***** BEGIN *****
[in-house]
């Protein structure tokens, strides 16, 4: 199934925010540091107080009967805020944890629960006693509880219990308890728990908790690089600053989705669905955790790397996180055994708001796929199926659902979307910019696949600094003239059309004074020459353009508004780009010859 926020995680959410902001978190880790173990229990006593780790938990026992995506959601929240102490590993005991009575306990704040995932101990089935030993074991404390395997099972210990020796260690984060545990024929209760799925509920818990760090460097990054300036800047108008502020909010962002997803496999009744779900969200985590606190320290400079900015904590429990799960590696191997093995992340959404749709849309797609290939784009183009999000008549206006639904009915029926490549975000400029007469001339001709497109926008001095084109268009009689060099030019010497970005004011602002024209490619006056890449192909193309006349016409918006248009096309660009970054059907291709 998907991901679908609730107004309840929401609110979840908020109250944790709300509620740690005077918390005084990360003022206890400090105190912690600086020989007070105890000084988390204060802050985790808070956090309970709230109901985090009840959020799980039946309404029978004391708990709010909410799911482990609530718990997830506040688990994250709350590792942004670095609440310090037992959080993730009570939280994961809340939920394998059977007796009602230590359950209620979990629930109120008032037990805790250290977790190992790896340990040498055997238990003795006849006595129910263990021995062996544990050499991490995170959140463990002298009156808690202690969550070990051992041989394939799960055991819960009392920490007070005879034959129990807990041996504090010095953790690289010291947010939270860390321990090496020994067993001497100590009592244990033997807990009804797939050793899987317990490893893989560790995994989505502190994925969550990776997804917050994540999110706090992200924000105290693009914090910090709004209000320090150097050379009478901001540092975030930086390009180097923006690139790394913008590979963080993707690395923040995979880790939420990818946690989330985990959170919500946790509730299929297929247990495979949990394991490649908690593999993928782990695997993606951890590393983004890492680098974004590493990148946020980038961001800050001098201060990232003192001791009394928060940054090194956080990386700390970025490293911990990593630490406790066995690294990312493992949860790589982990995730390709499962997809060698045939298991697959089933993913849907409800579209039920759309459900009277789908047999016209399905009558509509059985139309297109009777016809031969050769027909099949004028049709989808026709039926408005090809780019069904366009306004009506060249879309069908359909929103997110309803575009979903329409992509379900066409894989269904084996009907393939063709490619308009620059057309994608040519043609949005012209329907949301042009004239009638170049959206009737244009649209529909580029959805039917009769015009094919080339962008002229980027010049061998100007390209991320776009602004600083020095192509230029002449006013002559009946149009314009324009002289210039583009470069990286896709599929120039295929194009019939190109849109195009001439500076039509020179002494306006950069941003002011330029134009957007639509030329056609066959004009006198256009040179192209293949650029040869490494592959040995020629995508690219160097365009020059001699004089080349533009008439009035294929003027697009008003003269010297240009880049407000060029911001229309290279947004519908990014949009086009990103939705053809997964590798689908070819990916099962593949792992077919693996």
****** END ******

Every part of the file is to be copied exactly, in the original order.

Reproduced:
[in-house]
């Protein structure tokens, strides 16, 4: 199934925010540091107080009967805020944890629960006693509880219990308890728990908790690089600053989705669905955790790397996180055994708001796929199926659902979307910019696949600094003239059309004074020459353009508004780009010859 926020995680959410902001978190880790173990229990006593780790938990026992995506959601929240102490590993005991009575306990704040995932101990089935030993074991404390395997099972210990020796260690984060545990024929209760799925509920818990760090460097990054300036800047108008502020909010962002997803496999009744779900969200985590606190320290400079900015904590429990799960590696191997093995992340959404749709849309797609290939784009183009999000008549206006639904009915029926490549975000400029007469001339001709497109926008001095084109268009009689060099030019010497970005004011602002024209490619006056890449192909193309006349016409918006248009096309660009970054059907291709 998907991901679908609730107004309840929401609110979840908020109250944790709300509620740690005077918390005084990360003022206890400090105190912690600086020989007070105890000084988390204060802050985790808070956090309970709230109901985090009840959020799980039946309404029978004391708990709010909410799911482990609530718990997830506040688990994250709350590792942004670095609440310090037992959080993730009570939280994961809340939920394998059977007796009602230590359950209620979990629930109120008032037990805790250290977790190992790896340990040498055997238990003795006849006595129910263990021995062996544990050499991490995170959140463990002298009156808690202690969550070990051992041989394939799960055991819960009392920490007070005879034959129990807990041996504090010095953790690289010291947010939270860390321990090496020994067993001497100590009592244990033997807990009804797939050793899987317990490893893989560790995994989505502190994925969550990776997804917050994540999110706090992200924000105290693009914090910090709004209000320090150097050379009478901001540092975030930086390009180097923006690139790394913008590979963080993707690395923040995979880790939420990818946690989330985990959170919500946790509730299929297929247990495979949990394991490649908690593999993928782990695997993606951890590393983004890492680098974004590493990148946020980038961001800050001098201060990232003192001791009394928060940054090194956080990386700390970025490293911990990593630490406790066995690294990312493992949860790589982990995730390709499962997809060698045939298991697959089933993913849907409800579209039920759309459900009277789908047999016209399905009558509509059985139309297109009777016809031969050769027909099949004028049709989808026709039926408005090809780019069904366009306004009506060249879309069908359909929103997110309803575009979903329409992509379900066409894989269904084996009907393939063709490619308009620059057309994608040519043609949005012209329907949301042009004239009638170049959206009737244009649209529909580029959805039917009769015009094919080339962008002229980027010049061998100007390209991320776009602004600083020095192509230029002449006013002559009946149009314009324009002289210039583009470069990286896709599929120039295929194009019939190109849109195009001439500076039509020179002494306006950069941003002011330029134009957007639509030329056609066959004009006198256009040179192209293949650029040869490494592959040995020629995508690219160097365009020059001699004089080349533009008439009035294929003027697009008003003269010297240009880049407000060029911001229309290279947004519908990014949009086009990103939705053809997964590798689908070819990916099962593949792992077919693996």